All solutions below are thoroughly commented and based on the official editorial. I might start doing this for one or two editorials every month starting now because writing alternate solutions for 701C and 701D and writing solutions for 701E and 701F (could not figure out on my own) really helped me understand the problems better. Also, I'm sorry if the later solutions are more clunky; I'm not used to solving problems of that difficulty. Thanks!

### 701A — Cards

Their explanation is pretty straight-forward, so here's the solution.

### 701B — Cells Not Under Attack

Here, I deviate from the editorial in two ways:

- Because I am using C and do not have
`set`

, I instead mark rows and columns as attacked in an array of`bool`

s and count the number of attacked rows and columns as I go along. - Their formula is
*n*·*n*-*cnt*where*cnt*=*szY*·*n*+*szX*·*n*-*szX*·*szY*. This gives us*n*·*n*-*szY*·*n*-*szX*·*n*+*szX*·*szY*= (*n*-*szX*)(*n*-*szY*). I use the latter in my solution.

Here is my solution for this problem.

### 701C — They Are Everywhere

The confusing part of their answer is that they're not really clear about when they're talking about looping through the different types of letters in `s`

or all of the letters in order. Here is my implementation of their solution.

### 701D — As Fast As Possible

Here is my binary search solution. The problem with their explanation here is it's out of order, they never actually show their equation for what I called *x*, their variable *posM* convoluted their formula for *x*, and they never actually solve for what I called *y* but instead only briefly mention that solutions must account for the bus going back.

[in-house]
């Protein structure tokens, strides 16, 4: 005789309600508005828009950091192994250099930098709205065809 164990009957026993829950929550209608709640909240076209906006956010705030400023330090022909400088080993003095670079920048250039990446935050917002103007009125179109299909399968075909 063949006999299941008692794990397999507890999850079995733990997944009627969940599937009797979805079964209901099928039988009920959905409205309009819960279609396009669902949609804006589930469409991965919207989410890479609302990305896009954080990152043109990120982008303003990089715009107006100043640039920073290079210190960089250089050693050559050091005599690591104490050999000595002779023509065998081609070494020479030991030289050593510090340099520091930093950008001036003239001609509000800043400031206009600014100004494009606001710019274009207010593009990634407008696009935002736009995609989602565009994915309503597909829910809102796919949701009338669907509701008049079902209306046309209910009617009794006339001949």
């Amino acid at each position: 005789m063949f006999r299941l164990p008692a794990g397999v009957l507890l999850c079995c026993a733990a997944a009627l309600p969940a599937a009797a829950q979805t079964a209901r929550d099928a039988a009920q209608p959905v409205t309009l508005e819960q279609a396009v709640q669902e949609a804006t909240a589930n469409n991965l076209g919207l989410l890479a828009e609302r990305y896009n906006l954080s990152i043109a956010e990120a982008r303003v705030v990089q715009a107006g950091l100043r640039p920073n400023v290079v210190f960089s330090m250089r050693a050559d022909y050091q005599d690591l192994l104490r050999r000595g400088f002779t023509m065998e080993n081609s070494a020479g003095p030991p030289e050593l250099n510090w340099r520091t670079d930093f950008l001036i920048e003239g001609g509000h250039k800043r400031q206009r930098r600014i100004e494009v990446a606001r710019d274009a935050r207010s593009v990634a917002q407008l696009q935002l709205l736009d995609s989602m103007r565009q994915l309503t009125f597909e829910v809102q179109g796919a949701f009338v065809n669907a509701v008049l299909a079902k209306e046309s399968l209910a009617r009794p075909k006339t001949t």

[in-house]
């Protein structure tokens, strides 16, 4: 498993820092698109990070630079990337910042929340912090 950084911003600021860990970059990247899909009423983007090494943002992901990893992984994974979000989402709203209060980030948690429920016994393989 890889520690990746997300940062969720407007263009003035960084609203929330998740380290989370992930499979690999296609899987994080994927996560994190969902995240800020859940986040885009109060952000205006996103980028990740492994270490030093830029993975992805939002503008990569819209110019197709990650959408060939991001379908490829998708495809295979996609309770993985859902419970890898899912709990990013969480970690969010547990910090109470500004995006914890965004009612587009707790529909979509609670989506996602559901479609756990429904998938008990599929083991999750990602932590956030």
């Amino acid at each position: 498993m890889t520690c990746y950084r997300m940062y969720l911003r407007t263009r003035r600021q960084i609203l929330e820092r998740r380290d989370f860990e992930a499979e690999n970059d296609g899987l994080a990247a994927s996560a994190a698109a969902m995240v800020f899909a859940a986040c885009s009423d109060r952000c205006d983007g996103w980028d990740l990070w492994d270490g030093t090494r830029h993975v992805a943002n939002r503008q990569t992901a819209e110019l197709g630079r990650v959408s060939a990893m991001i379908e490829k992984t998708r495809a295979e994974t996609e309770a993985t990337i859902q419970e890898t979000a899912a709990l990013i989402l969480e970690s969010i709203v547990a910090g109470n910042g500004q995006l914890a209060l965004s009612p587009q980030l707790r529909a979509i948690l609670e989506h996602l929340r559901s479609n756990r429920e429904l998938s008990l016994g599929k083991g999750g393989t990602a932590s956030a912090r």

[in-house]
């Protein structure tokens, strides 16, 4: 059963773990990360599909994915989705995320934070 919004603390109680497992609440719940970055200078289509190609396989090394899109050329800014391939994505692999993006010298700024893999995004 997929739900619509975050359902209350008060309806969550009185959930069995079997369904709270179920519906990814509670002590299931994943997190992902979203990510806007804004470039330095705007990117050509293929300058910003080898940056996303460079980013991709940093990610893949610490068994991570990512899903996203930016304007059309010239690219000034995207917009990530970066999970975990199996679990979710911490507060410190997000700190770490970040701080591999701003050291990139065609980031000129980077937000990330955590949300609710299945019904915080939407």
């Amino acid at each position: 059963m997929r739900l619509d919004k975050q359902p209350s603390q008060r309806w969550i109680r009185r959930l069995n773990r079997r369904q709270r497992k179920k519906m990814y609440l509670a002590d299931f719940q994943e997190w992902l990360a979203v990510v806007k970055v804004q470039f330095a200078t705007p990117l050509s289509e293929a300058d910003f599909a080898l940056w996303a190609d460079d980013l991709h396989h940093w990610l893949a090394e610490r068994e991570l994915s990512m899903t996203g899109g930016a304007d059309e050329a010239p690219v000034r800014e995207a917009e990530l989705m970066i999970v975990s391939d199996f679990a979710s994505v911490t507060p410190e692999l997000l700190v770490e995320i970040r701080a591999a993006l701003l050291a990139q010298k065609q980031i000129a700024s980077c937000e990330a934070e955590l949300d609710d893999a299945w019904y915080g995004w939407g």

### 701E — Connecting Universities

I think the way they explained 701E pretty well other than the fact that *l*_{v} is unnecessary since *l*_{v} = 1 for all *v*. However, it is missing lots of detail if you're not so good at working with trees. Here's my implementation of the editorial solution.

### 701F — Break Up

I could not understand from the editorial's explanation how to find the second edge in the case of two edges until I looked at the `dfs2()`

function from this solution to 701F from Vosatorp, so thanks to them for this solution!

Basically, in our depth first search, if an edge from *v*_{a} to *v*_{b} in path from *s* to *t* is unnecessary, then there will contain a cycle with *v*_{b} and a vertex before *v*_{b} in the path. This is because since the edge is unnecessary, there exists another path from *s* to *t* without that edge. Let *v*_{l} be the vertex farthest along the original path that is before *v*_{b} on this new path. and *v*_{r} be the vertex closest to *v*_{b} that is after it on this new path. Then, using the old path, we get to *v*_{b}, then *v*_{r} and using the new path, we get to *v*_{l}. Thus, by this process, we have created a cycle with both *v*_{b} and *v*_{l}, proving our original point. Ergo, by contrapositives, edges where *v*_{b} is not in any cycle with a previous vertex in the path are necessary.

This process seems to be a variation on Tarjan's Bridge-Finding algorithm which I did not know before.

Other than that proof of correctness, everything else is pretty much explained in the comments of my re-writing of Vosatorp's solution in C, without `vector`

.

### 700D — Huffman Coding on Segment

Coming when I have enough time/experience to understand the solution!

### 700E — Cool Slogans

Coming when I have enough time/experience to understand the solution!